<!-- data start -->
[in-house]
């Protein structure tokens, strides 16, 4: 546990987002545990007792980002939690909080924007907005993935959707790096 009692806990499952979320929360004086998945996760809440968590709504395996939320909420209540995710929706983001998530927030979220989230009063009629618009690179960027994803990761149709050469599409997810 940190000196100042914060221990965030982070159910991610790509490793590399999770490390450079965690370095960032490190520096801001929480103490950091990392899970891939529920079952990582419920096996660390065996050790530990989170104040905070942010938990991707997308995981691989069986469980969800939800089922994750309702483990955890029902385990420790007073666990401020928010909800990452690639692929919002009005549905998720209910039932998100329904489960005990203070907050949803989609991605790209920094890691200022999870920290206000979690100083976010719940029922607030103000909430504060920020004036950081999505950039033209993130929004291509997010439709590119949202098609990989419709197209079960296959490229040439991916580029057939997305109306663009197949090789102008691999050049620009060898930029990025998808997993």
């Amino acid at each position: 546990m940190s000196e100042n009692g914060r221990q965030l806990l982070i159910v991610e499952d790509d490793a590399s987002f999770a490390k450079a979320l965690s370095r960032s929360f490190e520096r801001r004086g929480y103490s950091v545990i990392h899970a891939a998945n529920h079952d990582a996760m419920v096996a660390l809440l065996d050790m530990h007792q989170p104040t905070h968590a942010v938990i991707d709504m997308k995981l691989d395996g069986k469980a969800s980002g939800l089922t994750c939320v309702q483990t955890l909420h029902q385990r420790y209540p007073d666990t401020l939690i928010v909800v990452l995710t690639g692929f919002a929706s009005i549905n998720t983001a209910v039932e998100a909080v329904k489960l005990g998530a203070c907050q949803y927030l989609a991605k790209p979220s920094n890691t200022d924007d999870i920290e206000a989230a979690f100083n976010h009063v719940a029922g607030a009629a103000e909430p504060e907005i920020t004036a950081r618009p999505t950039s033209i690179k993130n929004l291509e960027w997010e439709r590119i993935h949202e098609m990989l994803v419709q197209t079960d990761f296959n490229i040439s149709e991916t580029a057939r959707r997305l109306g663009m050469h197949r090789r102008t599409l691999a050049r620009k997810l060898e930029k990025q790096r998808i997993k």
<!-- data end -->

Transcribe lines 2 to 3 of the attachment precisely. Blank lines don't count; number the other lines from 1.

């Protein structure tokens, strides 16, 4: 546990987002545990007792980002939690909080924007907005993935959707790096 009692806990499952979320929360004086998945996760809440968590709504395996939320909420209540995710929706983001998530927030979220989230009063009629618009690179960027994803990761149709050469599409997810 940190000196100042914060221990965030982070159910991610790509490793590399999770490390450079965690370095960032490190520096801001929480103490950091990392899970891939529920079952990582419920096996660390065996050790530990989170104040905070942010938990991707997308995981691989069986469980969800939800089922994750309702483990955890029902385990420790007073666990401020928010909800990452690639692929919002009005549905998720209910039932998100329904489960005990203070907050949803989609991605790209920094890691200022999870920290206000979690100083976010719940029922607030103000909430504060920020004036950081999505950039033209993130929004291509997010439709590119949202098609990989419709197209079960296959490229040439991916580029057939997305109306663009197949090789102008691999050049620009060898930029990025998808997993």
């Amino acid at each position: 546990m940190s000196e100042n009692g914060r221990q965030l806990l982070i159910v991610e499952d790509d490793a590399s987002f999770a490390k450079a979320l965690s370095r960032s929360f490190e520096r801001r004086g929480y103490s950091v545990i990392h899970a891939a998945n529920h079952d990582a996760m419920v096996a660390l809440l065996d050790m530990h007792q989170p104040t905070h968590a942010v938990i991707d709504m997308k995981l691989d395996g069986k469980a969800s980002g939800l089922t994750c939320v309702q483990t955890l909420h029902q385990r420790y209540p007073d666990t401020l939690i928010v909800v990452l995710t690639g692929f919002a929706s009005i549905n998720t983001a209910v039932e998100a909080v329904k489960l005990g998530a203070c907050q949803y927030l989609a991605k790209p979220s920094n890691t200022d924007d999870i920290e206000a989230a979690f100083n976010h009063v719940a029922g607030a009629a103000e909430p504060e907005i920020t004036a950081r618009p999505t950039s033209i690179k993130n929004l291509e960027w997010e439709r590119i993935h949202e098609m990989l994803v419709q197209t079960d990761f296959n490229i040439s149709e991916t580029a057939r959707r997305l109306g663009m050469h197949r090789r102008t599409l691999a050049r620009k997810l060898e930029k990025q790096r998808i997993k």